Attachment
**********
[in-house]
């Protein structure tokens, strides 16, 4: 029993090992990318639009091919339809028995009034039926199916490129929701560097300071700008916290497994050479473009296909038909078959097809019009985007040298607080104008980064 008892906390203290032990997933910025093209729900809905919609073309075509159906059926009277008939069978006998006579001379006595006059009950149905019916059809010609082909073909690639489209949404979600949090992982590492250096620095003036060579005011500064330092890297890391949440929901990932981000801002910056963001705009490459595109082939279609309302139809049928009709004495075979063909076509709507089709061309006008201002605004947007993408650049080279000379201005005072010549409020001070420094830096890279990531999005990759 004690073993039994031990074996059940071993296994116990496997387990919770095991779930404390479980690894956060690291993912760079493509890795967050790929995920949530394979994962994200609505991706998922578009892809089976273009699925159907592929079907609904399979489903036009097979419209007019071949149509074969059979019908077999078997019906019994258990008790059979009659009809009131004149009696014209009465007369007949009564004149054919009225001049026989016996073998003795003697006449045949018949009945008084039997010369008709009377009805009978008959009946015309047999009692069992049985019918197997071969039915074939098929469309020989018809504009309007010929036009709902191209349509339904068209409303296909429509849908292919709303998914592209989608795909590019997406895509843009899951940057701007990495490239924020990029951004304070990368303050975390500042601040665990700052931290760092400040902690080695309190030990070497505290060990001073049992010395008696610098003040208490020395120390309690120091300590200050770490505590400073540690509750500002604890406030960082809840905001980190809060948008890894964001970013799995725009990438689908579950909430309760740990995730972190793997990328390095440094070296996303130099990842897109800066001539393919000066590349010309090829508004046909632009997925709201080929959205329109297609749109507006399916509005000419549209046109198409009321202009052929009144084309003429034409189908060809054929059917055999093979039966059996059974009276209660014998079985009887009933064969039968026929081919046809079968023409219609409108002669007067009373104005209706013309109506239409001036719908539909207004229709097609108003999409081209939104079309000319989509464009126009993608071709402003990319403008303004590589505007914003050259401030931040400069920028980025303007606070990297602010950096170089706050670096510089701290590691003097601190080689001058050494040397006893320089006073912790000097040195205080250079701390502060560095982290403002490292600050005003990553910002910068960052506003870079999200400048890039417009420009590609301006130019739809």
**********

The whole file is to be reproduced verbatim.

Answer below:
[in-house]
């Protein structure tokens, strides 16, 4: 029993090992990318639009091919339809028995009034039926199916490129929701560097300071700008916290497994050479473009296909038909078959097809019009985007040298607080104008980064 008892906390203290032990997933910025093209729900809905919609073309075509159906059926009277008939069978006998006579001379006595006059009950149905019916059809010609082909073909690639489209949404979600949090992982590492250096620095003036060579005011500064330092890297890391949440929901990932981000801002910056963001705009490459595109082939279609309302139809049928009709004495075979063909076509709507089709061309006008201002605004947007993408650049080279000379201005005072010549409020001070420094830096890279990531999005990759 004690073993039994031990074996059940071993296994116990496997387990919770095991779930404390479980690894956060690291993912760079493509890795967050790929995920949530394979994962994200609505991706998922578009892809089976273009699925159907592929079907609904399979489903036009097979419209007019071949149509074969059979019908077999078997019906019994258990008790059979009659009809009131004149009696014209009465007369007949009564004149054919009225001049026989016996073998003795003697006449045949018949009945008084039997010369008709009377009805009978008959009946015309047999009692069992049985019918197997071969039915074939098929469309020989018809504009309007010929036009709902191209349509339904068209409303296909429509849908292919709303998914592209989608795909590019997406895509843009899951940057701007990495490239924020990029951004304070990368303050975390500042601040665990700052931290760092400040902690080695309190030990070497505290060990001073049992010395008696610098003040208490020395120390309690120091300590200050770490505590400073540690509750500002604890406030960082809840905001980190809060948008890894964001970013799995725009990438689908579950909430309760740990995730972190793997990328390095440094070296996303130099990842897109800066001539393919000066590349010309090829508004046909632009997925709201080929959205329109297609749109507006399916509005000419549209046109198409009321202009052929009144084309003429034409189908060809054929059917055999093979039966059996059974009276209660014998079985009887009933064969039968026929081919046809079968023409219609409108002669007067009373104005209706013309109506239409001036719908539909207004229709097609108003999409081209939104079309000319989509464009126009993608071709402003990319403008303004590589505007914003050259401030931040400069920028980025303007606070990297602010950096170089706050670096510089701290590691003097601190080689001058050494040397006893320089006073912790000097040195205080250079701390502060560095982290403002490292600050005003990553910002910068960052506003870079999200400048890039417009420009590609301006130019739809």